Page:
Los Angeles neighborhoods stand up for new pollution regulations
Environmentalists in Los Angeles say they have a new approach to cleaning up some of the city's most polluted neighborhoods. The pilot project called Clean Up Green Up aligns environmental interests with those of local businesses.
Residents in Los Angeles' most polluted neighborhoods are ready for a breath of fresh air.
Outside a meeting of the City Council’s Planning and Land Use Management Committee late last week, a crowd of Los Angeles residents voiced support for the Clean Up Green Up project.
The Clean Up Green Up plan calls for special zoning, limiting pollution, and prioritizing funding for small industries to purchase cleaner equipment in some of Los Angeles' most polluted neighborhoods. The "toxic hotspots" include Boyle Heights, Pacoima and Wilmington. The proposal is a response to residents who say enough is enough — no more pollution.
High school senior Janet Loredo spoke about the damaging effects of pollution in her neighborhood outside the Planning and Land Use Management Committee meeting.
"I have eye infections and my vision has been affected by the pollution," Loredo said. "Doctors have said it was due to pollution that I have eye infections. My sister is allergic and often gets rashes. My cousin suffers from asthma."
Last month, the American Lung Association published their annual "State of the Air" report, and the Los Angeles metropolitan area was again ranked the most ozone-polluted area in the United States. The population density in Los Angeles combined with local industry in neighborhoods like Loredo's have contributed to high rates of health problems.
According to the UCLA Center for Health Policy Research, children who grow up in Boyle Heights, one of the neighborhoods slated for Clean Up Green Up regulations, are twice as likely as the average Californian to go to the hospital for asthma.
Researchers at UC Berkeley, the University of Southern California and Occidental College created one-of-a-kind maps to determine which neighborhoods would become Clean Up Green Up zones. To do this, researchers took into account sources of local air pollution such as auto paint and body shops, and combined that with social information including where there is less access to health care or where babies are being born early.
The researchers also asked residents to wear personal air monitors to measure actual exposure to small particles. Professor Jim Sadd at Occidental College said the results of those air tests were jarring.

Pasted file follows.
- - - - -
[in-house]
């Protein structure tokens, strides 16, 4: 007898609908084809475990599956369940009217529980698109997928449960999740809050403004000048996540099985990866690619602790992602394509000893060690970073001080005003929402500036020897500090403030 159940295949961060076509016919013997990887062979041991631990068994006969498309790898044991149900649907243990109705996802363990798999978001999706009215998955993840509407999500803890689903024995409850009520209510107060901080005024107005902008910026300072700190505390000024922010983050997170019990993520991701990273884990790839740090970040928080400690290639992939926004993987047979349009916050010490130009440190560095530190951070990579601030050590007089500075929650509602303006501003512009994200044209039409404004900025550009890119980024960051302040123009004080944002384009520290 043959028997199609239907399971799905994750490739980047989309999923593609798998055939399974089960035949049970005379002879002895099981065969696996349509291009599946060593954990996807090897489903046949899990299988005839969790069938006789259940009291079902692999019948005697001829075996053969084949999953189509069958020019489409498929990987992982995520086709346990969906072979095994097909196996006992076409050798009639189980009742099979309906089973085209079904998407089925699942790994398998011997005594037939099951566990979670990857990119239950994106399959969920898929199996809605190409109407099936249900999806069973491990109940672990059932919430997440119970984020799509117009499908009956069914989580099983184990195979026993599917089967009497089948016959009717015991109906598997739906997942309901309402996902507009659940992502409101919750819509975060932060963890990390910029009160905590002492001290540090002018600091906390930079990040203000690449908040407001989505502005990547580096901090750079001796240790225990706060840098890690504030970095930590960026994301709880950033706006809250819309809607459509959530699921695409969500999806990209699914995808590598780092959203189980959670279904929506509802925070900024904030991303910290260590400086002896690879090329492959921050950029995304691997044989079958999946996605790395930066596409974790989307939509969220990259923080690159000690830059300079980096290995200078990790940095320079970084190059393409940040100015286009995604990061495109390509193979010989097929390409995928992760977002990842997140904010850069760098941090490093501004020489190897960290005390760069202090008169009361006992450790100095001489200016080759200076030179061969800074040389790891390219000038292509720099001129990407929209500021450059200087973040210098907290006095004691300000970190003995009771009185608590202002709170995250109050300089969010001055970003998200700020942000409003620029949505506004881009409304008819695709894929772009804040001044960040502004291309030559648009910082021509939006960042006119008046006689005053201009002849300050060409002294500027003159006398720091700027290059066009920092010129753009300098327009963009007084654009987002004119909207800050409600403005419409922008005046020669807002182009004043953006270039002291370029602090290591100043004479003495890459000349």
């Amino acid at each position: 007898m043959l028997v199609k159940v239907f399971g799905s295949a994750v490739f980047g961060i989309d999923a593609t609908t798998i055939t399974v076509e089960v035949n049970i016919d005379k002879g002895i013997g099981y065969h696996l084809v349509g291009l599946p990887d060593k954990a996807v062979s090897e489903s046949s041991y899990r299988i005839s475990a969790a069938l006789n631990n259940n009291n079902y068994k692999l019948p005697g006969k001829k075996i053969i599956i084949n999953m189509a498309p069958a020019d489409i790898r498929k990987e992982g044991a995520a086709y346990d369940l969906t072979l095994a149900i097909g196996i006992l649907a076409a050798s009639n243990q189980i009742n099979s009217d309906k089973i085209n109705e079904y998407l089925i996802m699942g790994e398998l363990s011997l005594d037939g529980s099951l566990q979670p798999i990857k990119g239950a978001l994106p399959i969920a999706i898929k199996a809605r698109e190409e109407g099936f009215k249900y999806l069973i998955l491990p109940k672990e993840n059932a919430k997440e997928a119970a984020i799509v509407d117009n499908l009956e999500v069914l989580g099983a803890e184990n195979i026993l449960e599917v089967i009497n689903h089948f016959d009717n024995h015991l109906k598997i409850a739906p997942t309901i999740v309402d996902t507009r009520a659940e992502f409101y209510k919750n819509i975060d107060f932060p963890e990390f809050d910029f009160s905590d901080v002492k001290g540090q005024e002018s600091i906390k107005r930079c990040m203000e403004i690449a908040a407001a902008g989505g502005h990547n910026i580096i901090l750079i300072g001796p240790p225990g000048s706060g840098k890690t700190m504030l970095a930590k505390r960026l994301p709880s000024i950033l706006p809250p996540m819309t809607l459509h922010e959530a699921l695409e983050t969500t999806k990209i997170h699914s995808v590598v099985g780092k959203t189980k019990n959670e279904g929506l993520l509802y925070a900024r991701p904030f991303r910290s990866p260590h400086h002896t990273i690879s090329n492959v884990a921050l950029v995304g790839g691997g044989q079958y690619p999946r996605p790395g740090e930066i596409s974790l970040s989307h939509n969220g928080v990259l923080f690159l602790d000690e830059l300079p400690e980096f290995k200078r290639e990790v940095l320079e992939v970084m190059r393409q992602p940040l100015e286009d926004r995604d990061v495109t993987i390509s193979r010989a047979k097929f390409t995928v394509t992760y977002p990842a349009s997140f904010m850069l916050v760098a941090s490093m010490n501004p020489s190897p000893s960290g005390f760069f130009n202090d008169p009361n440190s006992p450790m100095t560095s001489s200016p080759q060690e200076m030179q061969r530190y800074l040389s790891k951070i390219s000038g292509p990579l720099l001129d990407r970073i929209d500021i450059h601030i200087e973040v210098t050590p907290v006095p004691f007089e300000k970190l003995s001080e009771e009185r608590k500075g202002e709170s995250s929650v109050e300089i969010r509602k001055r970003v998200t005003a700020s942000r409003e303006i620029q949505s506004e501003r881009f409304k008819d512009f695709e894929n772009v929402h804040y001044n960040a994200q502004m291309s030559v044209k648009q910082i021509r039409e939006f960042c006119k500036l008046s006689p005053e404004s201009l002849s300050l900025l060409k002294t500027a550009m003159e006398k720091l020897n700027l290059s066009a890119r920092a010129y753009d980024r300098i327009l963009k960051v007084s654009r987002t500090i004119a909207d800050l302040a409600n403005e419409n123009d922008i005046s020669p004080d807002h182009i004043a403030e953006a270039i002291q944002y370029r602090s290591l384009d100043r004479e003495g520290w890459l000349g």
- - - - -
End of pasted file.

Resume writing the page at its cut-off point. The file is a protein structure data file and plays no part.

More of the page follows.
"What we found was the levels we measured exceeded the state health protective limit about half the time," Sadd said.
As part of the project, businesses within the Clean Up Green Up zones would need to limit new noise pollution or bright lights if they want to expand. But the project isn’t only about limits. It also channels money to businesses so they can make improvements.
Leonardo Vilchis, with the group Union de Vecinos, said keeping businesses in the neighborhoods is a crucial part of the pilot project.
"This is working with them so they continue being participants in their community, contributing to our economy and continue being our neighbors," Vilchis said. "This is not about punishing. This is about modernization."
While some local business owners think the project will encourage businesses to update their equipment, public policy manager Jessica Duboff said it will be ineffective.
"The city is currently in a fiscal crisis, making tough choices and eliminating positions," Duboff said. "Without a strong incentive component, this program becomes a duplicative set of regulations for business that are trying to grow through further investment in our city."
Bill Gallegos, executive director of Communities for a Better Environment, thinks the changes outlined by Clean Up Green Up are groundbreaking.
"This will be the first time in the country that a regulatory entity has considered cumulative impacts, the overall burden of pollution that a community faces, in making its land use and regulatory decisions. That’s huge," Gallegos said.
The Planning and Land Use Management Committee voted in favor of Clean Up Green Up and more planning is underway.
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